Mechanical Imaging: Prostate

Prostate Mechanical Imager (PMI) provides a real-time 3-D image of the prostate and detects the presence and location of abnormalities within the gland. PMI enables a physician to visually examine and store a 3-D reconstructed image of the prostate. The utility of PMI is similar to the utility provided by digital rectal examination (DRE), which is currently considered a standard of care for men over the age of 50. The PMI can minimize subjectivity in the DRE by providing an easy-to-use and accurate tool for visualizing abnormalities of the prostate. The PMI includes a transrectal probe with two separate pressure sensor arrays and an orientation sensor, a data acquisition and processing unit. Prior to clinical studies the performance of PMI was extensively tested on phantoms to determine imaging accuracy, reproducibility, inter-system and inter-operator reproducibility for generating 3-D real time image. The assessment of the PMI’s ability to image the human prostate and detect areas of hardness was first addressed in multiple clinical studies. The PMI provided data sufficient for image reconstruction of the prostate in 84%-98% of study cases. It has the potential for prostate cancer screening.

Artann is working with the ProUroCare Medical Inc, a Minnesota based company, on development of the ProUroScan™, a first commercial device for the prostate imaging built on the principles of the Mechanical Imaging technology. The ProUroScan™ is an imaging device designed to standardize the documentation of the prostate abnormalities detected by DRE. Artann received FDA approval in 2012 for the first ever mechanical imaging device for the prostate.

Selected Publications and Patents
  1. A new 3D imaging technique for prostate examination. Nature Clinical Practice Urology 2008; 5:291-2.
  2. Weiss R, Egorov V, Ayrapetyan S, Sarvazyan N, Sarvazyan A: Prostate mechanical imaging: a new method for prostate assessment. Urology 2008; 71(3):425-9.
  3. Egorov V, Ayrapetyan S, Sarvazyan A. Prostate mechanical imaging: 3-D image composition and feature calculations. IEEE Transactions on Medical Imaging 2006; 25(10):1329-40.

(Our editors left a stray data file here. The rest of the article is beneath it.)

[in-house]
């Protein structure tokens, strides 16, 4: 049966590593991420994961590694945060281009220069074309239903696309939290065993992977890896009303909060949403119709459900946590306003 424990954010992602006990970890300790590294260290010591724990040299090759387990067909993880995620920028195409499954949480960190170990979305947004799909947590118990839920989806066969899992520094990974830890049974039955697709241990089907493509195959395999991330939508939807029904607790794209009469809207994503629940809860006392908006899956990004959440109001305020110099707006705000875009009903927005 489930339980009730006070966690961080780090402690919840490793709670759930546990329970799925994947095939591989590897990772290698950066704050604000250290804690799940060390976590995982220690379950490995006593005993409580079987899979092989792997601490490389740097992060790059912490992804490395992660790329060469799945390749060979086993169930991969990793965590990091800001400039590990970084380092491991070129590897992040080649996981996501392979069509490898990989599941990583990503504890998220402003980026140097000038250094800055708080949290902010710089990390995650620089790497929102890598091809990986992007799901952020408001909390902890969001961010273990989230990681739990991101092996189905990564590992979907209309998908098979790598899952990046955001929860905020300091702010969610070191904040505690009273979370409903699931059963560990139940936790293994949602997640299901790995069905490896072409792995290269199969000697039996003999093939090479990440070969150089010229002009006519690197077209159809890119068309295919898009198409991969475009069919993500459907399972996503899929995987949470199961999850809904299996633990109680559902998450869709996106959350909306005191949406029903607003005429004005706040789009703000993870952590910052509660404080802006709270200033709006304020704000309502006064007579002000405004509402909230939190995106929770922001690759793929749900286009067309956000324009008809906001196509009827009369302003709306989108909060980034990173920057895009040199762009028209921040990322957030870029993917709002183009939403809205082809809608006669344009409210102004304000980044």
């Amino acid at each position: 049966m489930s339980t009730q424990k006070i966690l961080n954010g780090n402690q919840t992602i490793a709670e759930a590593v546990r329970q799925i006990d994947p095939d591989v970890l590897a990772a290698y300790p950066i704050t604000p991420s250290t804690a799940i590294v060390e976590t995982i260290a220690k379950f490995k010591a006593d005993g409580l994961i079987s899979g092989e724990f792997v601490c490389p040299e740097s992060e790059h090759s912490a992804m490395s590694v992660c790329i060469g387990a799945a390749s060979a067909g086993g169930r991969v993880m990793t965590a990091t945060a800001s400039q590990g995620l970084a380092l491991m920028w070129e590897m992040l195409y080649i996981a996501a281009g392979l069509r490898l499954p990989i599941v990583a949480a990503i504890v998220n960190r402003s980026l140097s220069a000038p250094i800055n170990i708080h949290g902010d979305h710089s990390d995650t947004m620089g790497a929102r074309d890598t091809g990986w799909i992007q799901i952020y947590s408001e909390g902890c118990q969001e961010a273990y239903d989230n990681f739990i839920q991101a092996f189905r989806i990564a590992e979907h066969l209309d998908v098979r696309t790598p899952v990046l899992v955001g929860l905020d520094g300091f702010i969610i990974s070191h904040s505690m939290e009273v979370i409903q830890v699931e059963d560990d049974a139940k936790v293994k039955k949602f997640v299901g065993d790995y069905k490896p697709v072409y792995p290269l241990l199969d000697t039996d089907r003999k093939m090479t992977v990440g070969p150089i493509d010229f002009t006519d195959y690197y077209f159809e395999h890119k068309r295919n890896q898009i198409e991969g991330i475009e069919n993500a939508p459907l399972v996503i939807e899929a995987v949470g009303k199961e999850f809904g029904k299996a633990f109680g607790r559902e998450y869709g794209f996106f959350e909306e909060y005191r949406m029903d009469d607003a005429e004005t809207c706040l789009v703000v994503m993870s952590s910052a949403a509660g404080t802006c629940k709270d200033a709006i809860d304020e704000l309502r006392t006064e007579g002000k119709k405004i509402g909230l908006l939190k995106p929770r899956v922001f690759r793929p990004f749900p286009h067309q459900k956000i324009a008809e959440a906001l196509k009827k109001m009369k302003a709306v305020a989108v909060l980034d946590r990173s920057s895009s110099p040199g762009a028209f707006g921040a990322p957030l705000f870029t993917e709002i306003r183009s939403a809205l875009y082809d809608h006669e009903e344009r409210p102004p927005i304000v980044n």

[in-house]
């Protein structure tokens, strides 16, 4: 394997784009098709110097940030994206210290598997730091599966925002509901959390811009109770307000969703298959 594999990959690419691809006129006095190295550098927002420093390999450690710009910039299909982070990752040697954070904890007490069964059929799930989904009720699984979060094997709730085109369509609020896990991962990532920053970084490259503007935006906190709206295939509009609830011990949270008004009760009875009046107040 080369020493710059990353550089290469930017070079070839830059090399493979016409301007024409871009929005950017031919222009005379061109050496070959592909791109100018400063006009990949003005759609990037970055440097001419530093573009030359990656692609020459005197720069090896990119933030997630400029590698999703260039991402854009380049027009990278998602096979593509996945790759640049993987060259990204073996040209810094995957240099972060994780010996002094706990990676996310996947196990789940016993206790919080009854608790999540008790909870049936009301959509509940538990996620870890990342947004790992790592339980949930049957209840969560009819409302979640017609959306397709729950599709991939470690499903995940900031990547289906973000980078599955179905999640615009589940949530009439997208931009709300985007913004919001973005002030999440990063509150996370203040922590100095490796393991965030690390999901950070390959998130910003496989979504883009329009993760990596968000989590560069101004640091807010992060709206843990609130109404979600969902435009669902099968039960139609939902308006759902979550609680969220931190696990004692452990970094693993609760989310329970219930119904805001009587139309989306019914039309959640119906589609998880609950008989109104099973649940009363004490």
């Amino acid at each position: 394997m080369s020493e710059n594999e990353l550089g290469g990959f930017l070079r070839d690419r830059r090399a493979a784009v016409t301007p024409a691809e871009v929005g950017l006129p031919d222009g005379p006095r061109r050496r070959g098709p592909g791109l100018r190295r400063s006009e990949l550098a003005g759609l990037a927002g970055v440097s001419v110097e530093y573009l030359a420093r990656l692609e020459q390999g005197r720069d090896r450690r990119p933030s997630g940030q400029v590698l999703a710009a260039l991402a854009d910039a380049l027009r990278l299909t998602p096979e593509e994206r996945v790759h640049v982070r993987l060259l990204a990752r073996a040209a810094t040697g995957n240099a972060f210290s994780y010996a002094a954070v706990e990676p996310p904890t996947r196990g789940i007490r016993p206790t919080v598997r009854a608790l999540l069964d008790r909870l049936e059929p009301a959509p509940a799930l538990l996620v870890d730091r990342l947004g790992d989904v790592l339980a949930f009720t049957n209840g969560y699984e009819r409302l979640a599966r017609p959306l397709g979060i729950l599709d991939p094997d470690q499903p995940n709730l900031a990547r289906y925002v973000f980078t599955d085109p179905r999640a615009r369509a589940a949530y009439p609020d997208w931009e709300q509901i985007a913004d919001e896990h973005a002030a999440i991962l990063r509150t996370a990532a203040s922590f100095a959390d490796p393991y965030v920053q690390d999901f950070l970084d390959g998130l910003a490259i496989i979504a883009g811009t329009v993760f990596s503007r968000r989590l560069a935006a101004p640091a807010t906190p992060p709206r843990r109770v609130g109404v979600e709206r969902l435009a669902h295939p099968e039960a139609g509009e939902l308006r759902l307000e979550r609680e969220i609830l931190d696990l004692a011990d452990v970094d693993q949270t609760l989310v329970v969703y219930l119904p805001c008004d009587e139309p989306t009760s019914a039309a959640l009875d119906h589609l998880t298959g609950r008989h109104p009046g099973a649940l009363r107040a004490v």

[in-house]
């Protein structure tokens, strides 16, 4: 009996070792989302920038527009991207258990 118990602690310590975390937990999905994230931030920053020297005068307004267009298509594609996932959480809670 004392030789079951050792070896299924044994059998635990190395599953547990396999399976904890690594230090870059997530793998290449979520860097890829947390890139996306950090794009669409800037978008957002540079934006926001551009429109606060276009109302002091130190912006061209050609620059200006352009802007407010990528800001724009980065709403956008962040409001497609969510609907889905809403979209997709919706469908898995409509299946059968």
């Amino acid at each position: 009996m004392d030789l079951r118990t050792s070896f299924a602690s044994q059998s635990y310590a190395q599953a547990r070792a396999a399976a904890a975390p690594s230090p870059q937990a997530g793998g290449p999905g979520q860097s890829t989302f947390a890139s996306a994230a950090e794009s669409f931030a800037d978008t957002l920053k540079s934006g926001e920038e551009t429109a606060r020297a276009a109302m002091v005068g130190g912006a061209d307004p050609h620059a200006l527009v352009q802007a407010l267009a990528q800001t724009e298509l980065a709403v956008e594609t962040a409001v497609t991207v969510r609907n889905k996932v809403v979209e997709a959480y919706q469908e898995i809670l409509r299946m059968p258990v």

4. Sarvazyan A. Model-based imaging. Ultrasound in Med & Biol 2006; 32(11):1712-20.
  5. Weiss R. et al: In vitro trial of the pilot prototype of the prostate mechanical imaging system. Urology 2001; 58:1059-63.
  6. Niemczyk P et al: Correlation of mechanical imaging and histopathology of radical prostatectomy specimens: a pilot study. Urology 1998; 160:797-801.
  7. Niemczyk P et al: Mechanical Imaging, a new technology for cancer detection. Surgical Forum 1996; 47:823-5.
  8. Sarvazyan A, Egorov V. Hand-held probe for prostate cancer screening. USA Patents 8,016,777; September 13, 2011.
  9. Egorov V, Sarvazyan AP. Prostate mechanical imaging probe. USA Design Patent D638,946; May 31, 2011.
  10. Sarvazyan AP, Egorov V, Kanilo S, Ayrapetyan S. Method and device for real time mechanical imaging of prostate. USA Patent 7,922,674; April 12, 2011.
  11. Sarvazyan AP, Egorov V, Ayrapetyan S. Method and a dual-array transducer probe for real time mechanical imaging of prostate. USA Patent 7,819,824; October 26, 2010.
  12. Sarvazyan A, Egorov V. Real time mechanical imaging of the prostate. USA Patent 6,569,108, May 27, 2003.
  13. Sarvazyan AP, Egorov V. Device for palpation and mechanical imaging of the prostate. USA Patent No. 6,142,959, Nov 7, 2000.
  14. Sarvazyan A. Method for using a transrectal probe to mechanically image the prostate gland. USA Patent 5,922,018, July 13, 1999.
  15. Sarvazyan A. Method and device for mechanical imaging of prostate. USA Patent 5,785,663, Jul. 28, 1998.
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